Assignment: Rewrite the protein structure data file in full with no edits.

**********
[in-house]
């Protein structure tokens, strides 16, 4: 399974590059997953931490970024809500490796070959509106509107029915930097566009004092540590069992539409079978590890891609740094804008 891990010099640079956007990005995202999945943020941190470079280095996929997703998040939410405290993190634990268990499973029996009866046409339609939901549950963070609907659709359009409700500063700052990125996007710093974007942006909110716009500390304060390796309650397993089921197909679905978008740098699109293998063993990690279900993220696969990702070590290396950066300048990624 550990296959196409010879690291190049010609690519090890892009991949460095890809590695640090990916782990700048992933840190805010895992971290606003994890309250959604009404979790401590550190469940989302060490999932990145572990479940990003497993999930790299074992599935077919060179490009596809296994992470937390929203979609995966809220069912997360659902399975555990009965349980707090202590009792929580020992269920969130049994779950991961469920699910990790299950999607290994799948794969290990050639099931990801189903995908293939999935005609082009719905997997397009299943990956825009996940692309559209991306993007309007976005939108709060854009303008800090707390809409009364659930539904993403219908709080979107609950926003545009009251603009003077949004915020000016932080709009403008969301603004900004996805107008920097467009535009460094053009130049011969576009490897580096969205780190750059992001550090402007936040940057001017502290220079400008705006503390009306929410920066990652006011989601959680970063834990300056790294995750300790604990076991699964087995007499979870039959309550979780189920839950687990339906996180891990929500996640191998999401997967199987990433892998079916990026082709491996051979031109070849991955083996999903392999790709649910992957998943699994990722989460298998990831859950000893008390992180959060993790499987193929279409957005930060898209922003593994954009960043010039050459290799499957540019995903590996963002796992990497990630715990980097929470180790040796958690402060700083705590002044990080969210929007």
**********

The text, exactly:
[in-house]
């Protein structure tokens, strides 16, 4: 399974590059997953931490970024809500490796070959509106509107029915930097566009004092540590069992539409079978590890891609740094804008 891990010099640079956007990005995202999945943020941190470079280095996929997703998040939410405290993190634990268990499973029996009866046409339609939901549950963070609907659709359009409700500063700052990125996007710093974007942006909110716009500390304060390796309650397993089921197909679905978008740098699109293998063993990690279900993220696969990702070590290396950066300048990624 550990296959196409010879690291190049010609690519090890892009991949460095890809590695640090990916782990700048992933840190805010895992971290606003994890309250959604009404979790401590550190469940989302060490999932990145572990479940990003497993999930790299074992599935077919060179490009596809296994992470937390929203979609995966809220069912997360659902399975555990009965349980707090202590009792929580020992269920969130049994779950991961469920699910990790299950999607290994799948794969290990050639099931990801189903995908293939999935005609082009719905997997397009299943990956825009996940692309559209991306993007309007976005939108709060854009303008800090707390809409009364659930539904993403219908709080979107609950926003545009009251603009003077949004915020000016932080709009403008969301603004900004996805107008920097467009535009460094053009130049011969576009490897580096969205780190750059992001550090402007936040940057001017502290220079400008705006503390009306929410920066990652006011989601959680970063834990300056790294995750300790604990076991699964087995007499979870039959309550979780189920839950687990339906996180891990929500996640191998999401997967199987990433892998079916990026082709491996051979031109070849991955083996999903392999790709649910992957998943699994990722989460298998990831859950000893008390992180959060993790499987193929279409957005930060898209922003593994954009960043010039050459290799499957540019995903590996963002796992990497990630715990980097929470180790040796958690402060700083705590002044990080969210929007």